One of the areas which is nice to see Autodesk's continuing investments in is Searching within a Revit model.
Searching is a fundamental activity - almost every Revit application that exists, whether it's just to look up a symbol or whether it's a full-blown analysis application needs to scan the model looking for specific elements.
There were already a few different methods of searching within the model - GuyR and I had a spirited discussion about them recently on the AUGI board.... and Guy developed a test application to perform a speed test of the three ways...
The test involves scanning an aribitary Revit model looking for either Walls or Walls and Rooms, using all the different methods available.
In Revit 2008, these were the results:
|Case 1||Case 2|
- Bad: Iterating through each element - testing for the category to match
- Better: Testing the .NET Type of each element, looking for the right ones.
- MyBest: (Guy's Best): The same as better - but don't even cast down to a Revit Element to save some cycles.
- ElementFilterIterator: Use the get_Elements( type ) method to get all the elements in one call.
While I have historically preferred the ElementFilterIterator approach, Guy's method is faster - particularly if you're looking for more than one type. If you are looking for more than one type (as shown in case #2 - in Guy's method you only have to iterate through once - whereas ElementFilterIterator is almost twice as slow). ElementFilterIterator also has another quirk - it does not handle subclass types - so if you ask for "View", you're not going to get "View3D" or "ViewSheet"...
Important Note: As a side note on a pure "Category" approach - remember that asking for Walls will give you both "Walls" and "Wall Styles"... So I think it's likely that you'll almost always need to screen by "Type", not just by "Category".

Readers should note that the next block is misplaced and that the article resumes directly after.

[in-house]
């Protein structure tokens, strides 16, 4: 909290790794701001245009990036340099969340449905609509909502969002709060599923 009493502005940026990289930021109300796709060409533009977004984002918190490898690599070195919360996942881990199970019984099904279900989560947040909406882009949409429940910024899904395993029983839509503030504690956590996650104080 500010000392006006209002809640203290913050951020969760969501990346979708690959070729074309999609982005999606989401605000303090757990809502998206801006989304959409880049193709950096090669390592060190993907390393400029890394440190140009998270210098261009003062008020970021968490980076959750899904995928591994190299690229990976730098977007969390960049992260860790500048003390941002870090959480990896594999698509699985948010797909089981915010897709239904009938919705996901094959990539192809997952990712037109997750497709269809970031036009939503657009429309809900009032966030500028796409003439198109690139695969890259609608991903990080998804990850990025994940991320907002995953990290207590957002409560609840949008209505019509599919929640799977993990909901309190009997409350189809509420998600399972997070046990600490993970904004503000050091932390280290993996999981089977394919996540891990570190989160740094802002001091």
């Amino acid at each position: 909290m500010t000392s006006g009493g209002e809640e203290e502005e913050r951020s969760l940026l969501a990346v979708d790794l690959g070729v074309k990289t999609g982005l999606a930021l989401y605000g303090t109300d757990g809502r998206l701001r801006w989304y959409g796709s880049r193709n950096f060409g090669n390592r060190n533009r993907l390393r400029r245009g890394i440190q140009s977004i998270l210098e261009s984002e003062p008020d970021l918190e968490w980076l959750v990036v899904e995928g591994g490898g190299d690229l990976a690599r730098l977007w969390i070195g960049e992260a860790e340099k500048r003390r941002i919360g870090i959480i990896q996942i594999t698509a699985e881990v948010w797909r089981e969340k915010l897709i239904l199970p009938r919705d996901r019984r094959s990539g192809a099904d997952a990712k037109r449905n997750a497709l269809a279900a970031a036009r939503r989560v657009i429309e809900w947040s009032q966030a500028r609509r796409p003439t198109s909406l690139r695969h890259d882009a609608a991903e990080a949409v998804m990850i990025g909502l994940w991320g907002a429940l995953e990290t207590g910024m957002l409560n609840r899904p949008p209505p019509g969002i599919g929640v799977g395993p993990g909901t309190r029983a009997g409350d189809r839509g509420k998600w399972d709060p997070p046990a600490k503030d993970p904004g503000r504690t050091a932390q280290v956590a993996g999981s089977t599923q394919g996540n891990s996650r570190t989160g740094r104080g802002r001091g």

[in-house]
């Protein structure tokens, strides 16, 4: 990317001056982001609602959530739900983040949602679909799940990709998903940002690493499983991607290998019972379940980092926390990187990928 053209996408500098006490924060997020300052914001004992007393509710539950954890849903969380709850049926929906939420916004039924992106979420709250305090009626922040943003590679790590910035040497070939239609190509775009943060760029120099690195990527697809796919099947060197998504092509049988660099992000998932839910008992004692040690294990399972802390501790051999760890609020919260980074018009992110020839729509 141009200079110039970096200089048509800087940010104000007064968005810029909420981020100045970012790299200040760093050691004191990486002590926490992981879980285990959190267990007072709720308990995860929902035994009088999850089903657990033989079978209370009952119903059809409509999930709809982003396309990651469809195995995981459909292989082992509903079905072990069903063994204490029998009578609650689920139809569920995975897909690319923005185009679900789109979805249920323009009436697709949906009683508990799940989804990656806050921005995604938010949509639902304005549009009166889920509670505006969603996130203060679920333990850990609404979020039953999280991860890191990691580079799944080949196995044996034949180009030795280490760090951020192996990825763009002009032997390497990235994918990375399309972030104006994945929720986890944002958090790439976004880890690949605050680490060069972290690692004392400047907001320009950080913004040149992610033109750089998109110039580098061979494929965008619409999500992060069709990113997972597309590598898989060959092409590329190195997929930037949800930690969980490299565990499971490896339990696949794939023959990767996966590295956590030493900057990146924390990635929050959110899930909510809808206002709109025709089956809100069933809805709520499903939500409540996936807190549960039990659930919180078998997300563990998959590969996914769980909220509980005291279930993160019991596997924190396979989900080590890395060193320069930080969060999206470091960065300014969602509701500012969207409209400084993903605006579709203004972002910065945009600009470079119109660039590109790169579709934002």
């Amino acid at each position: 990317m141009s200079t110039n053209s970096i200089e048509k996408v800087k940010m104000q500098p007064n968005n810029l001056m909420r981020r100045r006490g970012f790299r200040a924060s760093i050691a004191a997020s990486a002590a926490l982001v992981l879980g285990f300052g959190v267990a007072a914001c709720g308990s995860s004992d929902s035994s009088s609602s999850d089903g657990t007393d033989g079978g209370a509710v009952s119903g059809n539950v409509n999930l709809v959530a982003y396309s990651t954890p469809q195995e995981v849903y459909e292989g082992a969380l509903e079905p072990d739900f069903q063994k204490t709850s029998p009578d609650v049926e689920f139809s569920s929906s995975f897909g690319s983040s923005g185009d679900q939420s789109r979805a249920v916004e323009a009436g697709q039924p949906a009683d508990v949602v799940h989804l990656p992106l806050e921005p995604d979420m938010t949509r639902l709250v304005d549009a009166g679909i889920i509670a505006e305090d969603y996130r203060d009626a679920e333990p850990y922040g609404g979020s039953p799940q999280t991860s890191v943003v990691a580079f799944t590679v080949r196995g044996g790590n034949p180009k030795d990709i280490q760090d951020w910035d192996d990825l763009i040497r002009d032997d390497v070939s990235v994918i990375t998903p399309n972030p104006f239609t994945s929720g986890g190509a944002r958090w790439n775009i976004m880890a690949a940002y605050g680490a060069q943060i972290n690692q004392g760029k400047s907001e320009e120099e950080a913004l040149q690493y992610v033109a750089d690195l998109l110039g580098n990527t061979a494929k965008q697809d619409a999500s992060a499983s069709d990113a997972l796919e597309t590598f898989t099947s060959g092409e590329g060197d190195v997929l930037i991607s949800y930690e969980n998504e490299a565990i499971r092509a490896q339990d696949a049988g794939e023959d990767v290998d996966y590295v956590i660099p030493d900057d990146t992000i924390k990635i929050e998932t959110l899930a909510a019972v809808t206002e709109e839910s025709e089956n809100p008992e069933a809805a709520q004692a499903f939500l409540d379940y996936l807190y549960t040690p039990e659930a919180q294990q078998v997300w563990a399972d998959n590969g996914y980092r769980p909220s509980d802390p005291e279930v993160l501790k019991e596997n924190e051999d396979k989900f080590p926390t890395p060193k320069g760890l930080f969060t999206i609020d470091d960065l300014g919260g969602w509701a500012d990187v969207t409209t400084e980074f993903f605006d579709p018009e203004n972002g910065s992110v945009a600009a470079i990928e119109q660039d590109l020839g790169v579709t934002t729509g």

2009 Rolls in...
So when 2009 came across my desk, I was curious to see what had changed. Autodesk had promised some performance enhancements to searching - what form would they take? I modified Guy's application to support the two new searching mechanisms - and I figured that we'd re-test the others, because it was said that they could improve as well.
The new Filtering mechanisms
Revit 2009 introduces the concept of "filters" which can be used to define the criteria for finding elements - this includes searching by:
- Parameter Value
- Structural Type
- Wall Usage
What's more, you can combine filters using the LogicAND, LogicNOT, and LogicOR filters. So you could, with one call, look for Doors made of a particular material (OK, Material is a tricky one - perhaps that's a bad example).
What does it look like?
// get the categories
Category _wallCat = _doc.Settings.Categories.get_Item( BuiltInCategory.OST_Walls );
Category _roomCat = _doc.Settings.Categories.get_Item( BuiltInCategory.OST_Rooms );
//make the filter
CategoryFilter wallFilter = _app.Create.Filter.NewCategoryFilter(_wallCat);
CategoryFilter roomFilter = _app.Create.Filter.NewCategoryFilter(_roomCat);
// put the filters together
Filter myFilter =
ElementIterator esi = _document.get_Elements(myFilter);
So how did things turn out in 2009?
|Case 1||Case 2|
So what has changed?
Strangely - Guy's best approach consistently comes up slightly slower than his "better" approach - that I can't explain. The ElementFilterIterator approach performs about the same - even though it has been significantly changed - it now uses an ElementIterator instead, and it supports SubTypes.
The most interesting changes are for the new mechanisms - Filter Criteria based searching. While we didn't explore all of them - we can see that:
- Type-based searching was roughtly the same as the ElementFilterIterator approach
- The Category search absolutely SMOKED everything else - particularly when looking for two categorys (walls and rooms).
All in all, there are some mechanism that are still fast - but if performance is a concern, you'll definitely want to check out the new Filter approach to getting elements.
I'll try to post the updated sourcecode for this shortly so that you can try it out for yourself.
Your mileage may vary. There seemed to be a great deal of variations in the runs each time they were run.